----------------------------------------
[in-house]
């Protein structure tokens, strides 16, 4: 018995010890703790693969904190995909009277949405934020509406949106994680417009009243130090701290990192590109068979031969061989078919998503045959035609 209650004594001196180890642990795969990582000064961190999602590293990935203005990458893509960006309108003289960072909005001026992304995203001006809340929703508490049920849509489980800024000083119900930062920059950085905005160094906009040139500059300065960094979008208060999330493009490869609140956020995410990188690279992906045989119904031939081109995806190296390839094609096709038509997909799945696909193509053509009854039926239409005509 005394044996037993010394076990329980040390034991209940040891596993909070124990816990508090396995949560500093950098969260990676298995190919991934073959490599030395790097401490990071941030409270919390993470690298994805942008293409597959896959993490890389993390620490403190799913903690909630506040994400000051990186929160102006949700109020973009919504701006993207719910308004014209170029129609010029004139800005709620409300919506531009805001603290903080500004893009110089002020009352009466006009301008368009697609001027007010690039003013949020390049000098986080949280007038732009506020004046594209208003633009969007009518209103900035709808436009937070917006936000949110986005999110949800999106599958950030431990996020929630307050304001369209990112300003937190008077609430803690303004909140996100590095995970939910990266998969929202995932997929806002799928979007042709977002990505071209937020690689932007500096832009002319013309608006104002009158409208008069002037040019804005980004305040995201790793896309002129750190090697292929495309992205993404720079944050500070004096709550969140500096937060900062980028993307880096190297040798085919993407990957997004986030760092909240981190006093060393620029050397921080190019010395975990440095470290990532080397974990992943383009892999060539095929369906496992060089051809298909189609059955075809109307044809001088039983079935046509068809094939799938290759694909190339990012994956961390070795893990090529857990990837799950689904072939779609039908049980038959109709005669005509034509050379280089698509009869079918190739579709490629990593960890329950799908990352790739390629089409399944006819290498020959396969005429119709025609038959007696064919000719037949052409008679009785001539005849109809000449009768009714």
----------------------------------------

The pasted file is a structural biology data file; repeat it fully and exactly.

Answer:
[in-house]
């Protein structure tokens, strides 16, 4: 018995010890703790693969904190995909009277949405934020509406949106994680417009009243130090701290990192590109068979031969061989078919998503045959035609 209650004594001196180890642990795969990582000064961190999602590293990935203005990458893509960006309108003289960072909005001026992304995203001006809340929703508490049920849509489980800024000083119900930062920059950085905005160094906009040139500059300065960094979008208060999330493009490869609140956020995410990188690279992906045989119904031939081109995806190296390839094609096709038509997909799945696909193509053509009854039926239409005509 005394044996037993010394076990329980040390034991209940040891596993909070124990816990508090396995949560500093950098969260990676298995190919991934073959490599030395790097401490990071941030409270919390993470690298994805942008293409597959896959993490890389993390620490403190799913903690909630506040994400000051990186929160102006949700109020973009919504701006993207719910308004014209170029129609010029004139800005709620409300919506531009805001603290903080500004893009110089002020009352009466006009301008368009697609001027007010690039003013949020390049000098986080949280007038732009506020004046594209208003633009969007009518209103900035709808436009937070917006936000949110986005999110949800999106599958950030431990996020929630307050304001369209990112300003937190008077609430803690303004909140996100590095995970939910990266998969929202995932997929806002799928979007042709977002990505071209937020690689932007500096832009002319013309608006104002009158409208008069002037040019804005980004305040995201790793896309002129750190090697292929495309992205993404720079944050500070004096709550969140500096937060900062980028993307880096190297040798085919993407990957997004986030760092909240981190006093060393620029050397921080190019010395975990440095470290990532080397974990992943383009892999060539095929369906496992060089051809298909189609059955075809109307044809001088039983079935046509068809094939799938290759694909190339990012994956961390070795893990090529857990990837799950689904072939779609039908049980038959109709005669005509034509050379280089698509009869079918190739579709490629990593960890329950799908990352790739390629089409399944006819290498020959396969005429119709025609038959007696064919000719037949052409008679009785001539005849109809000449009768009714």